merchant hosts. The result of this selection is the itinerary of Bob including the order of
hosts. This is the subject of Chapter 6. When the mission planner returns its decisions, the
MMAS is ready to create the agents for the flower mission and then pass them to the MA
system to be forwarded to the network.
Example 2. Software Distribution. Our second example is from a relatively new
application area of mobile agent technology. The scenario is as follows. A software
vendor has a product running on their customer sites around the world. The company
continuously improves its products and provides updated versions to the customers. They
also need to provide their customers with software patches for newly found security flaws
in their products.
The company figures out that mobile agent technology is a viable alternative for
this problem, that is using a push model with mobile agents is rather powerful than the
pull model in client-server computing. They also know that security is still a drawback of
mobile agent technology. But they also are aware that a group of cooperating multiple
agents provide the level of security they need. So, they develop a multiple mobile agent
system following the architecture presented in the previous section and ship the MA
execution environment part of this product to their customer sites along with their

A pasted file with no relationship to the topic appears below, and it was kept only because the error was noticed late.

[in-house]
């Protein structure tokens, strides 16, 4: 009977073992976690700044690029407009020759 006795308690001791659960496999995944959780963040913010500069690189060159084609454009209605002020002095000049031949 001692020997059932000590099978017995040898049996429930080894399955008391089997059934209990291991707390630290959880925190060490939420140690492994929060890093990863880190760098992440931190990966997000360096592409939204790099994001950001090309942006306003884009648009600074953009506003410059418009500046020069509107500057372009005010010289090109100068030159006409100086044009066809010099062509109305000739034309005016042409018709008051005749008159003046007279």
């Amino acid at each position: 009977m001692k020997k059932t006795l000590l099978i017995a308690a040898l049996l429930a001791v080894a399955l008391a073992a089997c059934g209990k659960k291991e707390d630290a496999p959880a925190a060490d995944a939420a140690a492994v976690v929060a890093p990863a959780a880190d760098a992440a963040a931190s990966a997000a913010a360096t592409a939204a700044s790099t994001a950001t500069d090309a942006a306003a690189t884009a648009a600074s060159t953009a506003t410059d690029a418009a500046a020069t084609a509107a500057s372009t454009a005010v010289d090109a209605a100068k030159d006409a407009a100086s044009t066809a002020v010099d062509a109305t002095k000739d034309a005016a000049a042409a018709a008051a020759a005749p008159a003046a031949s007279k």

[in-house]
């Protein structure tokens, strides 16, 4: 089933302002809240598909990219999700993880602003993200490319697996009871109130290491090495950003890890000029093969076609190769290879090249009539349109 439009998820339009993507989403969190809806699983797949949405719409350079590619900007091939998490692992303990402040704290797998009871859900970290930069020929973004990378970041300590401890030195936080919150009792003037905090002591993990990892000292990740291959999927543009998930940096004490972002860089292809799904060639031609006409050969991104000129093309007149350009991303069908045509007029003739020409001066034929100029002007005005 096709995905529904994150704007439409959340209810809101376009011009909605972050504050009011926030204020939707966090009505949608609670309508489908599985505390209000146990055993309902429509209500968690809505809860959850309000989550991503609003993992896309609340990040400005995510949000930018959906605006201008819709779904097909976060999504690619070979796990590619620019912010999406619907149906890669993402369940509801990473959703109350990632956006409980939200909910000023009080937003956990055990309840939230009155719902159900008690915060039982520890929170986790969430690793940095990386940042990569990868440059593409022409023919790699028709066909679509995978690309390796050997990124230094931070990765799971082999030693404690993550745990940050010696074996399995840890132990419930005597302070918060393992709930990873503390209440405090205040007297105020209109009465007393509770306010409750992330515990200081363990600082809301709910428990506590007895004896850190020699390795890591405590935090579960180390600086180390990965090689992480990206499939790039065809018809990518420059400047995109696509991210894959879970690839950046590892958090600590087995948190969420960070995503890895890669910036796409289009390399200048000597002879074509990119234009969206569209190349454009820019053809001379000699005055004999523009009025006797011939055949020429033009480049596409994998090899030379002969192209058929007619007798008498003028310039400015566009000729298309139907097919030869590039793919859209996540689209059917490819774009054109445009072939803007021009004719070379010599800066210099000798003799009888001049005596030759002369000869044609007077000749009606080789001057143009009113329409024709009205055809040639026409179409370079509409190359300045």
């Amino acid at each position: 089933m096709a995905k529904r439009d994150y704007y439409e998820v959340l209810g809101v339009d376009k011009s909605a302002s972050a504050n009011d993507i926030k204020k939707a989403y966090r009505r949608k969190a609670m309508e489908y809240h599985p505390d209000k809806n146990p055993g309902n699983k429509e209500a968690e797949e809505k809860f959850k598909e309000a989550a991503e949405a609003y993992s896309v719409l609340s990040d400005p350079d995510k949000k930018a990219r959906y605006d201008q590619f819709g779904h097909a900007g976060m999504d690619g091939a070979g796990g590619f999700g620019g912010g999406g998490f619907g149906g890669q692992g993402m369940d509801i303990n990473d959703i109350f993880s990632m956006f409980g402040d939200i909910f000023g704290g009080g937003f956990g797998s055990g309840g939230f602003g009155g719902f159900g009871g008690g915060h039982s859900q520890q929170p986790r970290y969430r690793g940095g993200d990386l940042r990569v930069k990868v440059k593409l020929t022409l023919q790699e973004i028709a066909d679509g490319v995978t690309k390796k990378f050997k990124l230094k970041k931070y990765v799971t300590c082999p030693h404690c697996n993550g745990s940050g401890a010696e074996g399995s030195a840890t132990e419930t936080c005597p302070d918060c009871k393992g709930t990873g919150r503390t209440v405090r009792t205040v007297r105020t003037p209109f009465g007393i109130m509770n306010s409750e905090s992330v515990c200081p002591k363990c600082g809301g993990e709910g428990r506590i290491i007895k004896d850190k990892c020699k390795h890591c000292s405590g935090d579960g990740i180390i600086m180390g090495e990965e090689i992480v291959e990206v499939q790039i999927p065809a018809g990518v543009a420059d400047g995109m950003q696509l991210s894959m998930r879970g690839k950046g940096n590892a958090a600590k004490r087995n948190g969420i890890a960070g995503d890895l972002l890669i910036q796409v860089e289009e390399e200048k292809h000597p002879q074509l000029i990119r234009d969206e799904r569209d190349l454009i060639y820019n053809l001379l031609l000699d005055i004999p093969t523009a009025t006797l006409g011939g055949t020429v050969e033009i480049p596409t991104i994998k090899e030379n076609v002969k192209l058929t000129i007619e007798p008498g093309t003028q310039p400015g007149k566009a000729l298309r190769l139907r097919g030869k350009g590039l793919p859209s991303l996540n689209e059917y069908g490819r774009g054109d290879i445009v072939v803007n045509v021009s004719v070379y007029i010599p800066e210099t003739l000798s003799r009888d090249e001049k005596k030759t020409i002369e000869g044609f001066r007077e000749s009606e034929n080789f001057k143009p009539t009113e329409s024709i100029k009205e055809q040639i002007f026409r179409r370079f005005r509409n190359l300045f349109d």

When a new security patch is ready to be installed for a recently discovered flaw in
their application software, they launch agents to the Internet to update their customer
systems. They organize their software in well-designed small modules so that when they
need to update some module, their agents will only carry that small module as the
We will not repeat the whole process for this application but we will provide only
the differences from the previous example. In software distribution, the number of sites to
be visited are expected to be much larger than the e-commerce applications. So, several
agents or group of agents may need to be deployed according to their locations. Since the
customers are well known by the company, the directory system's main responsibility of
providing host information is not useful. However, context and network information is
still quite important.
This application may use the master/support agent model as well as the peer-to-
peer model. The former may be preferred for small number of customer sites. The latter
is more suitable when the number of sites is large. In this case, agents need to act both as
a master agent to do the primary job of software distribution and checking the integrity of
peers for security. The alternative is to use the former model with multiple master agents,
and make the support agent responsible for checking all of them.
We assume that the security component decides to use a master/support agent
model with two agents, Alice and Bob. The software module to be installed is split up by
the MMAS with the help from security and mission optimizer components. Security
component makes sure that the payload of either agent would not reveal essential
information about the module. Mission optimizer's responsibility is to balance the load of
agents so that the cost of the mission will be minimized in terms of agent migration and
Both Alice and Bob have the credentials to check the integrity of the payload of
each other. On every host Alice visits, she contacts Bob and sends the payload integrity
check to Bob. Bob verifies the code as well as the identification of host on which Alice is
running. If all checks are successful, Bob sends Alice the part of patch he is carrying.
Alice after checking the Bob's information installs the new module in the customer